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teens

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woman in white sleeveless dress kissing man in blue dress shirt

This article originally appeared on 05.18.17


"It may be the most important thing we do in life; learn how to love and be loved."

At least, that's according to Harvard psychologist and researcher Rick Weissbourd.

He's been collecting data on the sex and love habits of young people for years through surveys, interviews, and even informal conversation — with teens and the important people in their lives.

Through it all, one thing has been abundantly clear:

"We spend enormous amount of attention helping parents prepare their kids for work and school," Weissbourd says. "We do almost nothing to prepare them for the tender, tough, subtle, generous, focused work of developing mature healthy relationships. I'm troubled by that."

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Photo pulled from YouTube video

Animated short about closeted love.

This article originally appeared on 07.31.17


After much breathless waiting and anticipation, the animated kids short "In a Heartbeat" was finally released on July 31, 2017.


The four-minute short film — which follows a closeted boy as he "runs the risk of being outed by his own heart after it pops out of his chest to chase down the boy of his dreams" — has captivated certain corners of the internet since its trailer was released in May and instantly went viral.

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Family

Pediatrician is changing the way we think about teens with 'lighthouse parenting' tips

Dr. Ken Ginsburg’s advice for parents is like a hug, TED talk and Masterclass rolled into one.

Photo by Josh Hild on Unsplash

'Lighthouse parenting' can help make raising teens less rocky.

As a parent of teens, I often wonder: Why didn’t anyone tell me it would be like this? I don’t mean the warnings and complaints about how challenging the teen years are. I don’t mean all of the “just you wait” admonitions. I don’t mean the cliches and memes. What I want to know is why no one told me how awesome raising teens can be.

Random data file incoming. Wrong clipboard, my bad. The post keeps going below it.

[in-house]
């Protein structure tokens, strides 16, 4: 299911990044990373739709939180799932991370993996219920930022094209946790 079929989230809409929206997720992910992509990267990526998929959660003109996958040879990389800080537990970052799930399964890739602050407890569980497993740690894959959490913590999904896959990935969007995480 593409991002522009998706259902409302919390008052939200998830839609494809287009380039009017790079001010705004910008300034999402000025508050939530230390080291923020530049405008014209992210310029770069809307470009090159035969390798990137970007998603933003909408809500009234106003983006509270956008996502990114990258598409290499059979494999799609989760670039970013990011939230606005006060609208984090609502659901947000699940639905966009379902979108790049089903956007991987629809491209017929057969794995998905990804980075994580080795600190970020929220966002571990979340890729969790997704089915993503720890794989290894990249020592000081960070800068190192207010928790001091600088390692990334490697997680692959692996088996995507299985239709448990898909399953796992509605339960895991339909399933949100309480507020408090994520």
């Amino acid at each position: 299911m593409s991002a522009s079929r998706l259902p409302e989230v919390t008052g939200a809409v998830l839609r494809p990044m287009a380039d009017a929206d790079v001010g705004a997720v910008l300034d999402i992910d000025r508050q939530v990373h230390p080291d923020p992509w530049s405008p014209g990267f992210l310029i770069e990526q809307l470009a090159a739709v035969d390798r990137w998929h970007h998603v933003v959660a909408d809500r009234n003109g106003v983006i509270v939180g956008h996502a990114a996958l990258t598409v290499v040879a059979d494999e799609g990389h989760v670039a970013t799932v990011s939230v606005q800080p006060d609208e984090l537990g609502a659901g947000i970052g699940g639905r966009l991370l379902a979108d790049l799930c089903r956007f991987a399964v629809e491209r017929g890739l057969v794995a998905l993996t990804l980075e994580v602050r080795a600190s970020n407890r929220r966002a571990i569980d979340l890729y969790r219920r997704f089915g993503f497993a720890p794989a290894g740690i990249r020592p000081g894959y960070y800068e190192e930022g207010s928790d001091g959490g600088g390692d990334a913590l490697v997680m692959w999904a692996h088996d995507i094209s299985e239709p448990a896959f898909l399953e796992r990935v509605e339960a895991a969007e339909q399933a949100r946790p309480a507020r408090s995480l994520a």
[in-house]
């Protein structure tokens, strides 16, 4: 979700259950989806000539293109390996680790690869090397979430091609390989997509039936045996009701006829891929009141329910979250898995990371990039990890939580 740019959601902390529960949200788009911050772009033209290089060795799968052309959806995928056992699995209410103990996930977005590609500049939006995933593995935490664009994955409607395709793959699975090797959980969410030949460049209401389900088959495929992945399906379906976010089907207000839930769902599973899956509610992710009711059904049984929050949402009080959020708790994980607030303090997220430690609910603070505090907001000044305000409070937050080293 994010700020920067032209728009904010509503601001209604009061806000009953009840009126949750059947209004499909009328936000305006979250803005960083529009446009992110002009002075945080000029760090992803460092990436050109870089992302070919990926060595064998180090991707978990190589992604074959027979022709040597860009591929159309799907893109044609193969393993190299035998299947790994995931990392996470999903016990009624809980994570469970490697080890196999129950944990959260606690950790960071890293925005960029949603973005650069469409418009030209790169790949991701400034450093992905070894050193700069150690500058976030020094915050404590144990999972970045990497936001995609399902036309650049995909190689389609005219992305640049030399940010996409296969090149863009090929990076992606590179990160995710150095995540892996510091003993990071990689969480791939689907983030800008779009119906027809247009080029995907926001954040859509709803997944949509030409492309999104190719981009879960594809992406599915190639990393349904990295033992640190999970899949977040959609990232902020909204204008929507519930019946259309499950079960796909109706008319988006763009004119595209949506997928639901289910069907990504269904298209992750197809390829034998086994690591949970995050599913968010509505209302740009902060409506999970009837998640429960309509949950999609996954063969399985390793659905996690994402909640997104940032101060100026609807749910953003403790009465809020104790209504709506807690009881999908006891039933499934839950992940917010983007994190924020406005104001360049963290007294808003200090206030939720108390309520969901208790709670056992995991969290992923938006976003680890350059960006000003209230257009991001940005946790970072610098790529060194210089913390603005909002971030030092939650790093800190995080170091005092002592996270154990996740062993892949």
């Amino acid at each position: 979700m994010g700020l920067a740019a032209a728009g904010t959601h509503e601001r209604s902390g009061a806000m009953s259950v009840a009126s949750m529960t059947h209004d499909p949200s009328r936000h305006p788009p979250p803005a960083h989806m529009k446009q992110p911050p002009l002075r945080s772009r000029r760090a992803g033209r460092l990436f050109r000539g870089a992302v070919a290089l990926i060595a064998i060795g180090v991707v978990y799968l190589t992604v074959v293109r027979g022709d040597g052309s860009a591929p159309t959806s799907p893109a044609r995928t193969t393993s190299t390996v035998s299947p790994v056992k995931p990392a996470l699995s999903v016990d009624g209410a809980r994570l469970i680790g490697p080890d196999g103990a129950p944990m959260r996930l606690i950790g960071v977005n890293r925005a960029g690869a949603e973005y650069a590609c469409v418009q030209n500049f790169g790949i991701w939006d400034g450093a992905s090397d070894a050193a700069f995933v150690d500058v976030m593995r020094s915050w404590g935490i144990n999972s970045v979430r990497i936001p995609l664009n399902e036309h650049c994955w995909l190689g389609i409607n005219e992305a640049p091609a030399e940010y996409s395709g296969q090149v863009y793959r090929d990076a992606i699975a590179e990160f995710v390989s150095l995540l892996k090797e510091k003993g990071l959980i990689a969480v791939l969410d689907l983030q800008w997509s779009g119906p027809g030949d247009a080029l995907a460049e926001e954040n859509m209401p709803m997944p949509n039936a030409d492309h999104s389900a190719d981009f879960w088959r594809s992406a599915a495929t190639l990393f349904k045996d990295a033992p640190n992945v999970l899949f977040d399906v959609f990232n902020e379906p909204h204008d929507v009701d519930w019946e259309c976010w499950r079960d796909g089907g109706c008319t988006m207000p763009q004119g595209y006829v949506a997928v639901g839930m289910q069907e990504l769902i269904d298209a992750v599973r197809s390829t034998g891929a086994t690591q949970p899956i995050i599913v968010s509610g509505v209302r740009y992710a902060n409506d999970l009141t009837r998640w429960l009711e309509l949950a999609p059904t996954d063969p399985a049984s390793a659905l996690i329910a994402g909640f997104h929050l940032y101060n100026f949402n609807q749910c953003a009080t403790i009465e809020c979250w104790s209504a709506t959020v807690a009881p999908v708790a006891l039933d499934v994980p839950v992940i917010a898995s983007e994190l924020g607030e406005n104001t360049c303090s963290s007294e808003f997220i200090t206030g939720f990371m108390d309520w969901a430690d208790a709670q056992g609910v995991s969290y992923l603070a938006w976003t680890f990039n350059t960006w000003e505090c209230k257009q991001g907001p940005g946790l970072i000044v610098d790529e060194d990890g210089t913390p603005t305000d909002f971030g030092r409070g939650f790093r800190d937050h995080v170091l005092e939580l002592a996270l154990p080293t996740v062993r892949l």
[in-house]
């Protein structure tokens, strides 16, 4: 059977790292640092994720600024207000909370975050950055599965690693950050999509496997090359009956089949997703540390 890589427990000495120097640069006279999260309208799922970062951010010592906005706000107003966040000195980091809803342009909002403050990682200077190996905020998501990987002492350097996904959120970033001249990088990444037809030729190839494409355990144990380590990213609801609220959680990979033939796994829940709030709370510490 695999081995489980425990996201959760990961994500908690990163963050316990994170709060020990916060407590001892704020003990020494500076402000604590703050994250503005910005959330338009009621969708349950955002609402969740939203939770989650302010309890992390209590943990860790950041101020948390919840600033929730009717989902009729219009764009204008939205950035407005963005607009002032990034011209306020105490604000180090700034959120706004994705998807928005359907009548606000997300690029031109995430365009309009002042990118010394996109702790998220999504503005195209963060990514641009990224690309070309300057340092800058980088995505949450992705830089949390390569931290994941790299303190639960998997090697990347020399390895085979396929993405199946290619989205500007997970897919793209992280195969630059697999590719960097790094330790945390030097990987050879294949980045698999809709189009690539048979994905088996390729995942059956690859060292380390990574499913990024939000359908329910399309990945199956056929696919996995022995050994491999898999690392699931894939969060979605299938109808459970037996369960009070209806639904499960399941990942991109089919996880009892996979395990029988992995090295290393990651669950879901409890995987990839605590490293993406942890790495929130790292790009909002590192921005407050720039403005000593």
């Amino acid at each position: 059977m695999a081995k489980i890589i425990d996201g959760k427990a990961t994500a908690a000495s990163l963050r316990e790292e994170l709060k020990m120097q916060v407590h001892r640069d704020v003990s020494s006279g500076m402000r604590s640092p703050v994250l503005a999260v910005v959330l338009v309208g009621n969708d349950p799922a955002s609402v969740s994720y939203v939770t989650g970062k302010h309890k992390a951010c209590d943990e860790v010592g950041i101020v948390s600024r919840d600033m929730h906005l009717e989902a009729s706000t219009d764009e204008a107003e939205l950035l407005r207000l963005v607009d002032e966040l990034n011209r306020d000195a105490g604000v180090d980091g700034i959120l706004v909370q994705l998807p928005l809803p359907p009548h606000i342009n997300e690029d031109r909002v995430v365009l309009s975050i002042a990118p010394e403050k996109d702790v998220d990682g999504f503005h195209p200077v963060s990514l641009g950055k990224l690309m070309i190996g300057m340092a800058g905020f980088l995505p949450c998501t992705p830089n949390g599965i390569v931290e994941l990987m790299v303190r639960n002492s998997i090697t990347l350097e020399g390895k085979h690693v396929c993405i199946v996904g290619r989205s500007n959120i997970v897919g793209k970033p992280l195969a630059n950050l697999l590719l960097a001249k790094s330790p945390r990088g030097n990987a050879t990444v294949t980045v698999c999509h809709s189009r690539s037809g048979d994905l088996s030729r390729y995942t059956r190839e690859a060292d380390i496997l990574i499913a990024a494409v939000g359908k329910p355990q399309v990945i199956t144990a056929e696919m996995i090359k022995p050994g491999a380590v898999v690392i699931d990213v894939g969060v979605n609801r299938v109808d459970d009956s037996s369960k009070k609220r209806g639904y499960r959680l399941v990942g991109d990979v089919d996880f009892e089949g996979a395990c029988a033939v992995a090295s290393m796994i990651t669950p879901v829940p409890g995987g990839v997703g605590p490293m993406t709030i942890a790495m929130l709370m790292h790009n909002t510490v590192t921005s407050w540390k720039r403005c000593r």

Don’t get me wrong, raising teens is not without its challenges. But for the most part, the teen years are portrayed as something to survive, not something to enjoy—and Dr. Ken Ginsburg is on a mission to change that.

A pediatrician specializing in adolescent medicine, a professor of pediatrics at the University of Pennsylvania School of Medicine, and co-founder and director of programs at the Center for Parent and Teen Communication, Dr. Ginsburg has focused his career on changing how we think about, treat and raise teenagers.
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Photo by Shawnee D on Unsplash

As a therapist, here are three rules I give my sons.

Most parents aim to raise good humans no matter their gender, but sometimes society comes in and muddies the water a bit. You can't turn on a device without reading words like "gentle parenting" or "toxic masculinity." A wild guess tells me that most people don't want to raise boys that grow up to fall into the category of toxic masculinity, but there don't seem to be many instructions on how to prevent it.

I won't pretend that I have all the answers and I don't want this to read as a humble brag because kids have a way of nevering like they never did before when we dare to say, "my child would never." It's just science. Well, maybe not science, but definitely an anecdotal observation.

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